Craft Tea Company

By Kate Marsden

Just A Card is about supporting small, independent businesses – not just artists and designer makers… This week we’re heading to Sheffield for something a little different – a nice cup of tea with Angie Young…
 

Tell us a little about you. What do you do? 

I love tea, I have been obsessed with it for years, and once I started drinking loose leaf it went to a whole other level. At the time, I found it very difficult to buy, and the ones I could find often smelled great but didn’t taste anywhere near as good, so I started experimenting and creating my own. Initially I was entirely self-taught, I played around with different flavour combinations, and found some really great blends. Since then I have completed various tea blending workshops and training courses, but have found that I’ve learnt the most by just doing what I love, drinking lots and lots of tea, trying new ideas and discovering what flavours work well together.

Then last year I had the option to take redundancy, and coming from a long background in retail management, I had always wanted to set up on my own and the obvious direction had to be tea, so Craft Tea Company was born. I initially started selling locally at fairs and festivals, as well as online and the response so far has been fantastic.

My first collection was inspired by cocktails using my husband’s background as a Bar Academy trainer. The aim is to create some really unique blends that look and smell just as good as they taste, and by using all natural ingredients, without the need for additional flavourings, making sure they are full of all good stuff.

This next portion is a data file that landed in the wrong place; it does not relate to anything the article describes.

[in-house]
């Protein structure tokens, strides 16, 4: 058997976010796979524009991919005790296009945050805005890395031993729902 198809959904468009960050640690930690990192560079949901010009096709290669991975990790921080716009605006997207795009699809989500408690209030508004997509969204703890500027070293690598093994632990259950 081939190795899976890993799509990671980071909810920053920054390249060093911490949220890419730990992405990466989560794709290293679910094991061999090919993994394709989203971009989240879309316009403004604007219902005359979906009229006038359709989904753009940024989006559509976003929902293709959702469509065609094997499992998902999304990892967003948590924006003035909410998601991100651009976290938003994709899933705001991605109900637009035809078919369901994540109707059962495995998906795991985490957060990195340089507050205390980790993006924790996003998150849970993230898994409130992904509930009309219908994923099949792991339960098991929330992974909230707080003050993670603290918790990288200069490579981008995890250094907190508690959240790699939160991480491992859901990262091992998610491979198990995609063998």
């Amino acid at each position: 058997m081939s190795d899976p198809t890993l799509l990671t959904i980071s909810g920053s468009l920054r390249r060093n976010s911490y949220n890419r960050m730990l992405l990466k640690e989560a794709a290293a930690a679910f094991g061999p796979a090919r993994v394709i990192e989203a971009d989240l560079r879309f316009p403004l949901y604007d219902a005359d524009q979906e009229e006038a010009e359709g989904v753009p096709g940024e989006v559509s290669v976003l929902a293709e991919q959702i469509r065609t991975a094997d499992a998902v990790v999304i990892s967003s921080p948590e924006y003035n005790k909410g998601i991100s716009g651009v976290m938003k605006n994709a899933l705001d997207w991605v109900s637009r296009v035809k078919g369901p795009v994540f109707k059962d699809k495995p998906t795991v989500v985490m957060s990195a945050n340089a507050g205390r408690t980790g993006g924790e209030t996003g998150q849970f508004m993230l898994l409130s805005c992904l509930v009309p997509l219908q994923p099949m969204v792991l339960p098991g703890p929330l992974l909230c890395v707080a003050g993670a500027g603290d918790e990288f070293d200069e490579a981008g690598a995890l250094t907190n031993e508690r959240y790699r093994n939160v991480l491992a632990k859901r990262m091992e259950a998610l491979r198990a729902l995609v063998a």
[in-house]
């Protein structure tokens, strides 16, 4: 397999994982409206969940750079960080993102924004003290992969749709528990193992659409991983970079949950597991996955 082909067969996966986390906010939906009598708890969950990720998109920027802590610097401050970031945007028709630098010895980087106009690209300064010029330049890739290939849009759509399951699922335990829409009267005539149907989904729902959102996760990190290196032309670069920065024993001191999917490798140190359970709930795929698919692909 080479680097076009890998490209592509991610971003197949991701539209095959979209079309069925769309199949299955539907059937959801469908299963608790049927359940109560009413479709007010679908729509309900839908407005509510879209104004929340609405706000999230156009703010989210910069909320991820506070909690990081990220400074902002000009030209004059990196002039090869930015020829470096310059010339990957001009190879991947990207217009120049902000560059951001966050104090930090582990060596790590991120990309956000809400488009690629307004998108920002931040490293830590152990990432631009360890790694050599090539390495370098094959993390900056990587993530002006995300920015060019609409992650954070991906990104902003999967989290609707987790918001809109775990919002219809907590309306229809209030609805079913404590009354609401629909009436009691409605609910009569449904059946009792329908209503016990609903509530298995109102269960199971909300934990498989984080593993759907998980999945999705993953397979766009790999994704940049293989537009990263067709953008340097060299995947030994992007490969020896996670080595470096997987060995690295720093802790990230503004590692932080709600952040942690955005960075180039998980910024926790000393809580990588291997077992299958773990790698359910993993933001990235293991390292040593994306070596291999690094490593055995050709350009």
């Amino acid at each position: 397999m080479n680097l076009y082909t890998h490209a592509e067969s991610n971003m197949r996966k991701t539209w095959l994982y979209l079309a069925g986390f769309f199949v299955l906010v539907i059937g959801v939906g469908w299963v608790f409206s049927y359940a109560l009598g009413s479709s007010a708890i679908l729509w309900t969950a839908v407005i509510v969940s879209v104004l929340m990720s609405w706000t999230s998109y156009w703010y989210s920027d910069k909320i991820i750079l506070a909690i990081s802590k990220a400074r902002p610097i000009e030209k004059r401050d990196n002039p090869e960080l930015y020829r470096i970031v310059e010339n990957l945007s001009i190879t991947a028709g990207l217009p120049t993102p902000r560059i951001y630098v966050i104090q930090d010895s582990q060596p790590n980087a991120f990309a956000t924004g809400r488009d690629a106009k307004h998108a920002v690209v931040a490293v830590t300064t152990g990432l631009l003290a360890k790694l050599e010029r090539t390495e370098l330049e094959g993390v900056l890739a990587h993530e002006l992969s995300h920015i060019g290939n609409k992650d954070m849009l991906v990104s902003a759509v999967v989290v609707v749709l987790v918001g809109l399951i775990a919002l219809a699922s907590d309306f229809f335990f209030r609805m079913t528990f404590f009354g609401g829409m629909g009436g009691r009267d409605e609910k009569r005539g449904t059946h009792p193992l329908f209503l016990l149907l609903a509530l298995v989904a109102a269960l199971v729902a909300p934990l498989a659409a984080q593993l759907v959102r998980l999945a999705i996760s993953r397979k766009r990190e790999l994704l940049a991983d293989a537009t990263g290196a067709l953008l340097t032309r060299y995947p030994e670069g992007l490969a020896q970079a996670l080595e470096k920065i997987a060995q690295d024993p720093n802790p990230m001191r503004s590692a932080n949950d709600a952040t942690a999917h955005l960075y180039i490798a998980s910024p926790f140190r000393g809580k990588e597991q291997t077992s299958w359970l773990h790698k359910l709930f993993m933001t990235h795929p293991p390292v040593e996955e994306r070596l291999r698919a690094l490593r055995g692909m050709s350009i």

What does a typical day involve?

I try to get all the business and computer stuff out of the way first thing, and work out my plan for the day. At the moment, I do most things myself - social media, web design, photos etc. so lists help to keep me focused. I like to get everything written down and try to only spend short periods of time throughout the day online, as it can be so easy to get distracted.

I find I’m at my most creative in the afternoon, so try to do all my blending then. I have so many ideas for new combinations I want to try. I’ve a book that I keep them all in and am trying to work through it, but the list just keeps getting longer! Because I don’t use flavourings in any of my blends, some can be trickier than others - not all the ingredients I want to use can produce a strong enough taste, it’s about finding the right balance.

Where do you work? What is your workspace like? What do you enjoy doing when you're not working?

At the moment I work from home, doing all my blending in the kitchen, however tea is slowly taking over, and so it’s looking like I will need to expand in the very near future.

Otherwise, I like to work from the table in my dining room, looking out over the garden, and usually trying to work around one of my cats who likes to lay right across my computer.

I try to get out for a run at lunch time, so I can get some fresh air and blow the cobwebs out. Where I live in Sheffield, the scenery is beautiful, and I’m planning on running my first half marathon later in the year.

What do you consider to be the main challenges facing small independent businesses at the moment?